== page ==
Europe Fines Intel a Record $1.45 Billion in Antitrust Case

By Conor Clarke

The European Commission fined Intel a record 1.06 billion euros on Wednesday for abusing its dominance in the computer chip market to exclude its only serious rival, Advanced Micro Devices.

The European Union's competition commissioner, Neelie Kroes, said the penalty against Intel, the equivalent of $1.45 billion, was justified because the company had skewed competition and denied consumers a choice for chips.

Ms. Kroes said Intel had "used illegal anticompetitive practices to exclude its only competitor and reduce consumers' choice -- and the whole story is about consumers." She said Intel's practices had "undermined innovation."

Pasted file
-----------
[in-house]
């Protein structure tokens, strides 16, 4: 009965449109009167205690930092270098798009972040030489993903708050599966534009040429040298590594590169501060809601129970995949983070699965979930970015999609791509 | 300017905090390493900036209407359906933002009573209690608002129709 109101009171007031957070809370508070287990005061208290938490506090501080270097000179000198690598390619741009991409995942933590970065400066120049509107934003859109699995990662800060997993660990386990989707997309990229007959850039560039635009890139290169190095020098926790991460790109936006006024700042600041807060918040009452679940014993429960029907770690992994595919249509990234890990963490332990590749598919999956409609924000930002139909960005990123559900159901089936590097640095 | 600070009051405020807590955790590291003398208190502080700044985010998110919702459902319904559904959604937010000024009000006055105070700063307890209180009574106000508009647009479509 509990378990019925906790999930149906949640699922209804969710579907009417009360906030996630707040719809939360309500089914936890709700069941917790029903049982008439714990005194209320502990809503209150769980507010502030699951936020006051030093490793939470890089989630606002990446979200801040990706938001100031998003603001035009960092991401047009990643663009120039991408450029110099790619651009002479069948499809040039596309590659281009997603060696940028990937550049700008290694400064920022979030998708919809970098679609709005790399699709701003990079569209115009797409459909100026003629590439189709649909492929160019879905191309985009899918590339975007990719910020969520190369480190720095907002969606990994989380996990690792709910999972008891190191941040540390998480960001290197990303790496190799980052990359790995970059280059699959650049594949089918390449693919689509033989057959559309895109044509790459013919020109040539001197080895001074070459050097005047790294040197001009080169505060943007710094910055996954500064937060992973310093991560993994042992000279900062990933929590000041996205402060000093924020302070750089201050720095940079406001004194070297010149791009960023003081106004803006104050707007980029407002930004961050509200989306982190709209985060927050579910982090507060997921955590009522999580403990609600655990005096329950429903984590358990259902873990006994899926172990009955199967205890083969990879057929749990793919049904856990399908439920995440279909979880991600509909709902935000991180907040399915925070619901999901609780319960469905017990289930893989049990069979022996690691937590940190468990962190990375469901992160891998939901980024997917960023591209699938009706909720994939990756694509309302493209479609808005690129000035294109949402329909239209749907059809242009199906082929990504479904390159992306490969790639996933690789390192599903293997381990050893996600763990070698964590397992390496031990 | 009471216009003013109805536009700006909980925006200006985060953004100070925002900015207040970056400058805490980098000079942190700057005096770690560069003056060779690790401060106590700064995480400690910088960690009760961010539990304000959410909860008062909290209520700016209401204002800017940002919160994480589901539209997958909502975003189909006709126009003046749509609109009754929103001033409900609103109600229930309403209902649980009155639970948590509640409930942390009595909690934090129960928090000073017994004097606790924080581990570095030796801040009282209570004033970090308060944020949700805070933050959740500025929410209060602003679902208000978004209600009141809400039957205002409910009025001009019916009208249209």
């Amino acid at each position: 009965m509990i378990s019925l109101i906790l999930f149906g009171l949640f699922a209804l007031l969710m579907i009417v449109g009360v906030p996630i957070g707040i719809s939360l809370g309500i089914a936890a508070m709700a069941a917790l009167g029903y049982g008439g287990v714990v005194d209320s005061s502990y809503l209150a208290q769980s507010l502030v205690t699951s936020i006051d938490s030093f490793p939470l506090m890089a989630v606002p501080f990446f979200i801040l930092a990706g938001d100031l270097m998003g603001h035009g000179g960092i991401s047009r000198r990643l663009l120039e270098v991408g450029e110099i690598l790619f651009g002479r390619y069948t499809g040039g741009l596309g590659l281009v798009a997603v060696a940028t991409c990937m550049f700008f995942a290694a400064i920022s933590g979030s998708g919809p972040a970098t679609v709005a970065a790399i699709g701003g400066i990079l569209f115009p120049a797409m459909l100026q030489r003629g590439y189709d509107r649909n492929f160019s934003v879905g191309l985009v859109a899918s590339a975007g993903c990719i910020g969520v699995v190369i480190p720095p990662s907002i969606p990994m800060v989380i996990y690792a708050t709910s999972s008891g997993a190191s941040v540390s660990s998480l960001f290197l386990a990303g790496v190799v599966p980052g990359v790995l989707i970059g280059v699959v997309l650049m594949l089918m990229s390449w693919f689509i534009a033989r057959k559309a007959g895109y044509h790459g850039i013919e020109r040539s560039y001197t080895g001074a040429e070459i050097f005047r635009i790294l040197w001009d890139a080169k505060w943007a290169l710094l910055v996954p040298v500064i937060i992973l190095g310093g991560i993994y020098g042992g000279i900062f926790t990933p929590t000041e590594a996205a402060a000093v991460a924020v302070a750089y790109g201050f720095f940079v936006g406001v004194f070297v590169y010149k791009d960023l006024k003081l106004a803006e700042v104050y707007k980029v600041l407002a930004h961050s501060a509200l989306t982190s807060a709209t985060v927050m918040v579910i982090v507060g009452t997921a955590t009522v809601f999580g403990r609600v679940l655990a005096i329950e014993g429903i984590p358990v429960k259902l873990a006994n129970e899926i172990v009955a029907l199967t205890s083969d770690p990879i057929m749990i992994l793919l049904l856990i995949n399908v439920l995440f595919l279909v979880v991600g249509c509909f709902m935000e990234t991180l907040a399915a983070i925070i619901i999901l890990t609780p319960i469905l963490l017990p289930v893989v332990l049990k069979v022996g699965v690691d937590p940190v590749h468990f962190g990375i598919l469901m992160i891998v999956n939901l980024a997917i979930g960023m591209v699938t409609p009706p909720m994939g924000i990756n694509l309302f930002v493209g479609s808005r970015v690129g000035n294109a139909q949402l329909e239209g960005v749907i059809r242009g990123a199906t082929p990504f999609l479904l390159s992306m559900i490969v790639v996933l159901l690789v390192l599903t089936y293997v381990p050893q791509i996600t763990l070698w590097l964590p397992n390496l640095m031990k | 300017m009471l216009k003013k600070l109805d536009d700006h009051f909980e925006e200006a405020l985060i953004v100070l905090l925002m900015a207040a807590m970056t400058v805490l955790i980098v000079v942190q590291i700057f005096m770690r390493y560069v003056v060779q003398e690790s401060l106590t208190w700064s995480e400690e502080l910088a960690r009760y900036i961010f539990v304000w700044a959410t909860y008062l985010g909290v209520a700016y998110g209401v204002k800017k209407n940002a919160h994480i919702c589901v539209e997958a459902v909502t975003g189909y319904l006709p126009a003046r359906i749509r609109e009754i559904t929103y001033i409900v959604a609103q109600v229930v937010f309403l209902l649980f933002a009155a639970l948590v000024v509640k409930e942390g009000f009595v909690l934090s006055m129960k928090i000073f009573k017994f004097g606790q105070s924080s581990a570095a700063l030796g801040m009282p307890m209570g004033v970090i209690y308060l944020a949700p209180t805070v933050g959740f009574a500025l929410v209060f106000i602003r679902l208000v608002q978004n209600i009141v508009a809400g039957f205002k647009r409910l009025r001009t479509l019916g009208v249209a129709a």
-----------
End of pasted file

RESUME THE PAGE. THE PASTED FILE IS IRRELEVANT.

The previous record fine for similar abuses in the European Union was 497 million euros imposed on Microsoft in March 2004 for blocking competition in markets for server computers and media software.

The fine is also the largest ever imposed for any breach of competition law in Europea, beating by a significant margin previous record amounts of hundreds of millions of euros levied on chemical and cement companies over the last decade.

This article available online at:

http://www.theatlantic.com/politics/archive/2009/05/europe-fines-intel-a-record-145-billion-in-antitrust-case/17527/